Tokyo, 5 July 2022 (TDI): Japan and Africa partnerships have continued gaining importance over the past few years. The partnerships between Japan and Africa have existed for the past five decades.

Following the first Tokyo International Conference on African Development (TICAD) in 1993, Japan and Africa focused on cooperation.

During this conference, the two parties discussed problems and also the solutions to these problems.

The cooperation has three main characteristics, namely ‘people-focused, respecting ownership, and utilizing the Japanese experience’.

As the partnership is people-focused, this lies in the notion of human security. Therefore, it includes strengthening societies so that every person can pursue their potential. This includes having access to completing school and job opportunities.

In addition, utilizing the Japanese experience means that people are supposed to use the knowledge and lessons learned in Japan.

“For example, the approach to industrial development known as KAIZEN which supported Japan’s rapid economic growth, is now being adapted for, and disseminated in Africa,” said MASUDA Junko, the Director-General of JICA‘s Africa Department.

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Japan’s support for Africa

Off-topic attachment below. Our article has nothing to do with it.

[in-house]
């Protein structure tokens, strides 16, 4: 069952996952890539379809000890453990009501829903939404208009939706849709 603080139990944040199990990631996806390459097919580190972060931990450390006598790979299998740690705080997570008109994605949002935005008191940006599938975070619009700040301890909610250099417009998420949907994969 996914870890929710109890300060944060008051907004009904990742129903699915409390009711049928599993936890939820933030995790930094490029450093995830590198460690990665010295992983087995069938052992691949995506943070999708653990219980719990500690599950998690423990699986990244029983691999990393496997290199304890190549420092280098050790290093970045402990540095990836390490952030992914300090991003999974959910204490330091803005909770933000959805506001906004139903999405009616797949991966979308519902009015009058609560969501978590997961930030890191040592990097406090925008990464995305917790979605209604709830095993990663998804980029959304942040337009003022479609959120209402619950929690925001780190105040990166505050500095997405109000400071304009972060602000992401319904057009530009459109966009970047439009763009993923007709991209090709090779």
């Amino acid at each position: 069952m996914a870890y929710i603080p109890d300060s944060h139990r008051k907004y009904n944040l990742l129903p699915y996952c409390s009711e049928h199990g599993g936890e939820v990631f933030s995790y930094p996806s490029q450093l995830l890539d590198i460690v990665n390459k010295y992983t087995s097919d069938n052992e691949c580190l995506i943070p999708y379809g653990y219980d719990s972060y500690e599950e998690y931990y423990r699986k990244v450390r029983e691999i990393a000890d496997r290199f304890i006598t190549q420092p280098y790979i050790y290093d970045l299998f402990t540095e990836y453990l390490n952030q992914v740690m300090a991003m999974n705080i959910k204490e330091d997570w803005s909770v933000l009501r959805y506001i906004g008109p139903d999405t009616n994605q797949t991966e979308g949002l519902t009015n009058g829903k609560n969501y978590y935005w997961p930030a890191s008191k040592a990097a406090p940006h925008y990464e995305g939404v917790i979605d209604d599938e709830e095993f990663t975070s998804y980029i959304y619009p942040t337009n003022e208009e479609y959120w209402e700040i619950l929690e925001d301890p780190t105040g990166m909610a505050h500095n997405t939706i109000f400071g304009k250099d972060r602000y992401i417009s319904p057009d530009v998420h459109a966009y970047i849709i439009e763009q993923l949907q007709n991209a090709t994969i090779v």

Africa is also making significant progress as it is trying to move away from aid-dependency to greater self-reliance.

As Japan has been a supporter of African development, the country has been a close friend of the continent as well.

On the African side, Japan’s long-lasting cooperation is highly appreciated. A researcher on Africa and a Professor at Ritsumeikan University College, SHIRATO Keiichi hopes that African societies will become “more stable and prosperous, which will lead to peace and prosperity for Japan and the world.”

Japan has been helping Africa in various ways, from financial assistance to health-related matters.

In 2018, the African Diplomatic Corps held a festival in Japan called ‘Africa Now in Hibiya Park, Tokyo’.

It aimed to bring Africa and Japan closer by introducing African culture to Japan. Furthermore, many embassies from 38 countries attended the event and showed off their cultural foods, fashion, and lifestyle.

The Japanese government also founded the African Business Education Initiative (ABE Initiative).

Therefore, the initiative gives qualified young African men and women a two-year opportunity for professional education at graduate schools throughout Japan so that they are able to form the backbone of Africa in the future.